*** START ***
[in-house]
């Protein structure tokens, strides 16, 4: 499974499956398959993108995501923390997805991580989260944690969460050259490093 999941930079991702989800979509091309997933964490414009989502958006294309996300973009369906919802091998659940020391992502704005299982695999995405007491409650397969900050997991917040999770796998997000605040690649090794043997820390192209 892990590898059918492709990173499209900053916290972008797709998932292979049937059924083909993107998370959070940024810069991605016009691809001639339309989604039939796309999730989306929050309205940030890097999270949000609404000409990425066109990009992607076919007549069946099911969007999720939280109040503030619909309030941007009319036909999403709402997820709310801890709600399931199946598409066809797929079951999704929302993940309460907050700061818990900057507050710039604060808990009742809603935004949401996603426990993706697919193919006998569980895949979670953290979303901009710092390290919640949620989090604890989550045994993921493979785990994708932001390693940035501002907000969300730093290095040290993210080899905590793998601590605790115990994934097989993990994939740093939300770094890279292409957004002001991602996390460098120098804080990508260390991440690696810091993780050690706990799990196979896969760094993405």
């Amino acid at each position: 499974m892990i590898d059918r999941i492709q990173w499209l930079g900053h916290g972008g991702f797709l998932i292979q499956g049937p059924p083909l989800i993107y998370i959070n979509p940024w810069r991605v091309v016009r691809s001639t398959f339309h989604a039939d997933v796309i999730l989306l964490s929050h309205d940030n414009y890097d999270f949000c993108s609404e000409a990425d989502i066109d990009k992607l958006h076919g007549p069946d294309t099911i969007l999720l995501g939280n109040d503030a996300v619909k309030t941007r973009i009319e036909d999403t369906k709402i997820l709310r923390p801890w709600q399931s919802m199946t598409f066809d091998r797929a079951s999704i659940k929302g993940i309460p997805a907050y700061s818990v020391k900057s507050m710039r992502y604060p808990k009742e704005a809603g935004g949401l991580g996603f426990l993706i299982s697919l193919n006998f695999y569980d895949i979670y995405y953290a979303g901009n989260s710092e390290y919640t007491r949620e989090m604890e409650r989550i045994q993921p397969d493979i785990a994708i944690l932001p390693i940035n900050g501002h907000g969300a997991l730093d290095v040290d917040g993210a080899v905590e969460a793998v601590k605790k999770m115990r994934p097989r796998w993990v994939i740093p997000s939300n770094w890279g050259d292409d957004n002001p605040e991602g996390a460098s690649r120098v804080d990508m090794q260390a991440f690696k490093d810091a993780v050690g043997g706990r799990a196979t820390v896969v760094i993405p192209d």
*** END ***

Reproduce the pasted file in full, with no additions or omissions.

[in-house]
């Protein structure tokens, strides 16, 4: 499974499956398959993108995501923390997805991580989260944690969460050259490093 999941930079991702989800979509091309997933964490414009989502958006294309996300973009369906919802091998659940020391992502704005299982695999995405007491409650397969900050997991917040999770796998997000605040690649090794043997820390192209 892990590898059918492709990173499209900053916290972008797709998932292979049937059924083909993107998370959070940024810069991605016009691809001639339309989604039939796309999730989306929050309205940030890097999270949000609404000409990425066109990009992607076919007549069946099911969007999720939280109040503030619909309030941007009319036909999403709402997820709310801890709600399931199946598409066809797929079951999704929302993940309460907050700061818990900057507050710039604060808990009742809603935004949401996603426990993706697919193919006998569980895949979670953290979303901009710092390290919640949620989090604890989550045994993921493979785990994708932001390693940035501002907000969300730093290095040290993210080899905590793998601590605790115990994934097989993990994939740093939300770094890279292409957004002001991602996390460098120098804080990508260390991440690696810091993780050690706990799990196979896969760094993405």
């Amino acid at each position: 499974m892990i590898d059918r999941i492709q990173w499209l930079g900053h916290g972008g991702f797709l998932i292979q499956g049937p059924p083909l989800i993107y998370i959070n979509p940024w810069r991605v091309v016009r691809s001639t398959f339309h989604a039939d997933v796309i999730l989306l964490s929050h309205d940030n414009y890097d999270f949000c993108s609404e000409a990425d989502i066109d990009k992607l958006h076919g007549p069946d294309t099911i969007l999720l995501g939280n109040d503030a996300v619909k309030t941007r973009i009319e036909d999403t369906k709402i997820l709310r923390p801890w709600q399931s919802m199946t598409f066809d091998r797929a079951s999704i659940k929302g993940i309460p997805a907050y700061s818990v020391k900057s507050m710039r992502y604060p808990k009742e704005a809603g935004g949401l991580g996603f426990l993706i299982s697919l193919n006998f695999y569980d895949i979670y995405y953290a979303g901009n989260s710092e390290y919640t007491r949620e989090m604890e409650r989550i045994q993921p397969d493979i785990a994708i944690l932001p390693i940035n900050g501002h907000g969300a997991l730093d290095v040290d917040g993210a080899v905590e969460a793998v601590k605790k999770m115990r994934p097989r796998w993990v994939i740093p997000s939300n770094w890279g050259d292409d957004n002001p605040e991602g996390a460098s690649r120098v804080d990508m090794q260390a991440f690696k490093d810091a993780v050690g043997g706990r799990a196979t820390v896969v760094i993405p192209d």